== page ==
Let’s walk through an example. What do you know about brillig? It’s a function that takes one input. Let’s make a signature involving variables to capture what we know so far; as we continue, these variables may get solved and go away. So far we have:

; brillig : A -> B

We know that much just from look at:

(define (brillig x) ...)

Now, let’s look at the body of the function to try and learn more information about A and B.

Q: How is the parameter x used? A: it is the first argument to modulo. Follow-up Q: what is the signature of modulo? A: Number Number -> Number. So we can conclude A = Number.

Q: What kind of value does the body of the function produce? A: It produces whatever kind of value = produces. Follow-up Q: What does = produce? A: A Boolean. So we can conclude B = Boolean.

Since we’ve solved for the two unknowns, A, B, we are done and can now give the most general signature:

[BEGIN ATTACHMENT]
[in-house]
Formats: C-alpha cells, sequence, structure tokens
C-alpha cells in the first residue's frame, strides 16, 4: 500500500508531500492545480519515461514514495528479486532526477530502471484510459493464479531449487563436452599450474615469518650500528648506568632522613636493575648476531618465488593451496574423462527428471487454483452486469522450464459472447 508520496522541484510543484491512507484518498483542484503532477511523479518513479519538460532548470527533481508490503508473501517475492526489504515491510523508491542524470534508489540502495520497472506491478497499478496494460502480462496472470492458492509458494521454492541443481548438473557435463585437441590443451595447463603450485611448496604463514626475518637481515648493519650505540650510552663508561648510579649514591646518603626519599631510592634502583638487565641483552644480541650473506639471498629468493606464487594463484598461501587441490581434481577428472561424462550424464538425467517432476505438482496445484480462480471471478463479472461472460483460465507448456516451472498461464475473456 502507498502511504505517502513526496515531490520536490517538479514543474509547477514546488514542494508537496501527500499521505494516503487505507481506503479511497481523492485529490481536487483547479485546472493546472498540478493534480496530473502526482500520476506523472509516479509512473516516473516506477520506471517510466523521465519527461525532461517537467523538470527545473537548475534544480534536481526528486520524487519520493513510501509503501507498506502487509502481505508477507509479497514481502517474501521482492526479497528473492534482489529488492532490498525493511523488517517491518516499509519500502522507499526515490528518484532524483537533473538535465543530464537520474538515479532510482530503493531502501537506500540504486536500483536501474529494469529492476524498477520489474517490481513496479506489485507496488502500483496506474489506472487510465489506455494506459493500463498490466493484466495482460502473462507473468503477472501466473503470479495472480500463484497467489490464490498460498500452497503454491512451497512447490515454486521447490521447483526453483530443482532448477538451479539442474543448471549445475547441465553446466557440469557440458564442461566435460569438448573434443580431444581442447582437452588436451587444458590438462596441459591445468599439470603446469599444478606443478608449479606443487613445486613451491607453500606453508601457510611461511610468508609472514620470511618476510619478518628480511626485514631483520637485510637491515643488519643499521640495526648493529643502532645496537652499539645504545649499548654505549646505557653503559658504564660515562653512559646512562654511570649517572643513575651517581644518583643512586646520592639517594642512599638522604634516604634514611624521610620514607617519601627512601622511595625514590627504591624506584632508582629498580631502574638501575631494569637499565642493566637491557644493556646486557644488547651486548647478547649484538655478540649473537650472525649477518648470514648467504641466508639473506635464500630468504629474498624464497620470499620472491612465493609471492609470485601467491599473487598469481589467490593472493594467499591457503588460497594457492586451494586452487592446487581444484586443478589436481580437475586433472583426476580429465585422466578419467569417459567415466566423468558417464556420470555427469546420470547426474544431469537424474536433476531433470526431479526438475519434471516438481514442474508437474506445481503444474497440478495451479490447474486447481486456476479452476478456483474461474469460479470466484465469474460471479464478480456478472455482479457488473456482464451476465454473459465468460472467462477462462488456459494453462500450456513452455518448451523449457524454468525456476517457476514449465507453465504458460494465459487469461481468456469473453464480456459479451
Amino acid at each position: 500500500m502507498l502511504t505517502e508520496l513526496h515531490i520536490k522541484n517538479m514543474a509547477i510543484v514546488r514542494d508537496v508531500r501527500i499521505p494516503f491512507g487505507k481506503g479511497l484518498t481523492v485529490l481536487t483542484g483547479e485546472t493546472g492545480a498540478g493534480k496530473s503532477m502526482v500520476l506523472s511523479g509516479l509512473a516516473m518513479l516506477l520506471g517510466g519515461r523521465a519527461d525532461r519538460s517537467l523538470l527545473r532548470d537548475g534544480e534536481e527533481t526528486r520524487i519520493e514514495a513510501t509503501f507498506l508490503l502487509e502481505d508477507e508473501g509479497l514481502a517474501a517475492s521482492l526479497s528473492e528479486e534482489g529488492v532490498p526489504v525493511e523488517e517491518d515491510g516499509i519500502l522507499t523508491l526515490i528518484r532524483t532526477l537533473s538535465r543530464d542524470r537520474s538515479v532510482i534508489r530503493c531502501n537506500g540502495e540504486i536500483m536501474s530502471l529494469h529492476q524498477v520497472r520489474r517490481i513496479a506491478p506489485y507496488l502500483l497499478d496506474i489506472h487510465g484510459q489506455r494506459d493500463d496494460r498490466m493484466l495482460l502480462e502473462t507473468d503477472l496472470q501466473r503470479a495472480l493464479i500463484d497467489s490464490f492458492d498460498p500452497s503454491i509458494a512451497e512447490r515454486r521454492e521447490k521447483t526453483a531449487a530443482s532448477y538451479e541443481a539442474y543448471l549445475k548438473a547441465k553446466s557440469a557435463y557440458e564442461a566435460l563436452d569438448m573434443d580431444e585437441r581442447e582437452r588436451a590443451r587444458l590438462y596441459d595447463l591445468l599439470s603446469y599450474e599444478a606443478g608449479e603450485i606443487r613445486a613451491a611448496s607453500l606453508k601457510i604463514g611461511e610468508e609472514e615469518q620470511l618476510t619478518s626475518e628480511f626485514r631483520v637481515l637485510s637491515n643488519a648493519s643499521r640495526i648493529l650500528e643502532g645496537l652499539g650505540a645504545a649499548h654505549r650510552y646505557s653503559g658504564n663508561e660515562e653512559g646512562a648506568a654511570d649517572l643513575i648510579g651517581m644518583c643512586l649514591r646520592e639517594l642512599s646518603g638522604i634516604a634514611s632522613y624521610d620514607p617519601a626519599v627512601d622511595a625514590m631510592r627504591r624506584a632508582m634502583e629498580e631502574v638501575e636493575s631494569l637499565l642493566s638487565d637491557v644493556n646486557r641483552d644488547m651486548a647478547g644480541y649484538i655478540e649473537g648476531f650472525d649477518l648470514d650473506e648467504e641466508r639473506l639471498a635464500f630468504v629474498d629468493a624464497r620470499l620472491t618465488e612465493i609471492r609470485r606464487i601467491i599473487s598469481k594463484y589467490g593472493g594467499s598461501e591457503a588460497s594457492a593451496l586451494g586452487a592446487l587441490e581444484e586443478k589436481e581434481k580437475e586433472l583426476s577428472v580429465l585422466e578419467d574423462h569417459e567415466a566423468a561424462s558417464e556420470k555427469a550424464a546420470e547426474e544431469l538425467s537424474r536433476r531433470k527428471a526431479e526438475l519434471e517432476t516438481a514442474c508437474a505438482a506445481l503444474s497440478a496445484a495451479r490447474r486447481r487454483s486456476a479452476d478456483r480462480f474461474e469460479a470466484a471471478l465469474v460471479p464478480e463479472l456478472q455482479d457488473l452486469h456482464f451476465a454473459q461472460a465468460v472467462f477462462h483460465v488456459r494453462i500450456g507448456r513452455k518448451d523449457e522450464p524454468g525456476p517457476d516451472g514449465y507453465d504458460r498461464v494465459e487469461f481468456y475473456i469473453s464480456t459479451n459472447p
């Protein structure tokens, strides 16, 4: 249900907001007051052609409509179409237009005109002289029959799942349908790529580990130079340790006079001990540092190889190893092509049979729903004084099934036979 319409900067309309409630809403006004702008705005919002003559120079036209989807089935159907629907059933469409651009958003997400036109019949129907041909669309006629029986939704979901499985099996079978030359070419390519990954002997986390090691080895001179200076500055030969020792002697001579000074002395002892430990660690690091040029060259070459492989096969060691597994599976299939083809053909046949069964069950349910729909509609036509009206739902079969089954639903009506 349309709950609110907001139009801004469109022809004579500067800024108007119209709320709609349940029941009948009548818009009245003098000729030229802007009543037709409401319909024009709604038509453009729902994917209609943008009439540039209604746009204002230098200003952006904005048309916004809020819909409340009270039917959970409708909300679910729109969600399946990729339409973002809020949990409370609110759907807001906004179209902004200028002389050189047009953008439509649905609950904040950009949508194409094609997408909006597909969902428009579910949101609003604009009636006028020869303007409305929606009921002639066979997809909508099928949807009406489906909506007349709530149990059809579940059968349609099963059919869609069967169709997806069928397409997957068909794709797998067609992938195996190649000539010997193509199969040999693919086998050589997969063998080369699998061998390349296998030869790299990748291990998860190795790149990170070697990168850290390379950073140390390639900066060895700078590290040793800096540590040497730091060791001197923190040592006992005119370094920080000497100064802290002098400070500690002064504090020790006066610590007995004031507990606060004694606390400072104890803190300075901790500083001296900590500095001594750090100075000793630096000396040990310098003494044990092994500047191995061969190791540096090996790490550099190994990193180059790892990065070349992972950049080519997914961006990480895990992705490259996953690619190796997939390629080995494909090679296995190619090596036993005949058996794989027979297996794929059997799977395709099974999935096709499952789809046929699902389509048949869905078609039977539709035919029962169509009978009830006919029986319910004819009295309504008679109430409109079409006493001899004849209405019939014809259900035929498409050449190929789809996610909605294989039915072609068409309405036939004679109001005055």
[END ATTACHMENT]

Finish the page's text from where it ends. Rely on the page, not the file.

; brillig : Number -> Boolean

Using this signature, go back to the code and confirm it makes sense.

Let’s do another.

; slithy :
(define (slithy m n)
  (> (length m) n))

We can see from the form of the definition that slithy is a function taking two arguments. Assigning variables for the unknowns, we get:

; slithy : A B -> C

How are the arguments used?

Well, m is the argument of length and length expects a list of some kind. What kind? We don’t know yet, so assign a new variable for this unknown, say D. Now we know A = [Listof D].

Switching to n, it is the second argument of >, so B = Number.

What kind of value does the body of the function produce? Whatever kind of value > produces, i.e. Booleans.

So far we have:

; slithy : [Listof D] Number -> Boolean